Regavim petition:
The road to Rawabi must pass through the Supreme Court

Regavim movement demands Supreme Court order removal of road to Arab city built without consent of landowners.

Arutz Sheva Staff ,

 Rawabi
Rawabi
Flash 90

The Regavim movement petitioned the Supreme Court to demolish the access road to the Palestinian Arab town of Rawabi in Samaria, following the discovery that the road was constructed on private Arab land.

The fact that the access road to the city was paved on private land without the owners' consent was exposed during a previous petition by Regavim, after the construction of the city began. The previous petition dealt with the construction of a road to the city's industrial zone which was causing the leakage of pollutants to the nearby Jewish town of Ateret.

The Supreme Court determined last year that the road leading to the industrial zone was paved without a permit. During the hearing, the State admitted that there was a more fundamental problem with the roads system in Rawabi.

In its response to the Supreme Court, the State noted that "the examination revealed that these documents are ownership documents that do not fulfill the requirements in this respect. Inter alia, in view of the fact that part of the road is located in regulated land where the owner's consent has not been obtained with regard to the section in which the documents are being transferred ... The transferred documents do not solve the property problem." The state admitted that that long sections of the access road to the city were paved on private land without the owners' consent.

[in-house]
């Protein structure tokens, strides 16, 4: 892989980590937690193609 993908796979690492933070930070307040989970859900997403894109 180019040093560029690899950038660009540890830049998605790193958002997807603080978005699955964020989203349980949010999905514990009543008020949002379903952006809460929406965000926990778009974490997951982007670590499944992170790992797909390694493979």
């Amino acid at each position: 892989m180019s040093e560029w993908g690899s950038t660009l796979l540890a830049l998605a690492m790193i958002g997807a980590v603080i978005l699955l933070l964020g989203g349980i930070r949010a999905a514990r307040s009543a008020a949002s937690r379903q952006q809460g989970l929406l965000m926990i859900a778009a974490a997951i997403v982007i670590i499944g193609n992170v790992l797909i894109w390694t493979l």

Recently, after it became clear that there was no real change in the situation, attorneys Yael Sinmon and Avi Segal of the Regavim movement submitted a new petition to the Supreme Court demanding that the road paved on private Arab land be demolished.

It was also found that the Civil Administration issued a temporary permit to build the road several years ago despite the illegality of the paving of roads on privately owned land.

If the Supreme Court allows the road to remain, the decision could have far-reaching ramifications for Jewish towns in Judea and Samaria where similar problems have been identified, "In the past, the state has declared before the court that the temporary access road to the city actually invades the private lands of Palestinians, who of course did not give their consent," said Attorney Avi Segal of the Regavim movement." Buildings and roads built by Jews on private Palestinian land, and therefore, in this case, it is unacceptable that the High Court of Justice will reduce the rights of landowners."



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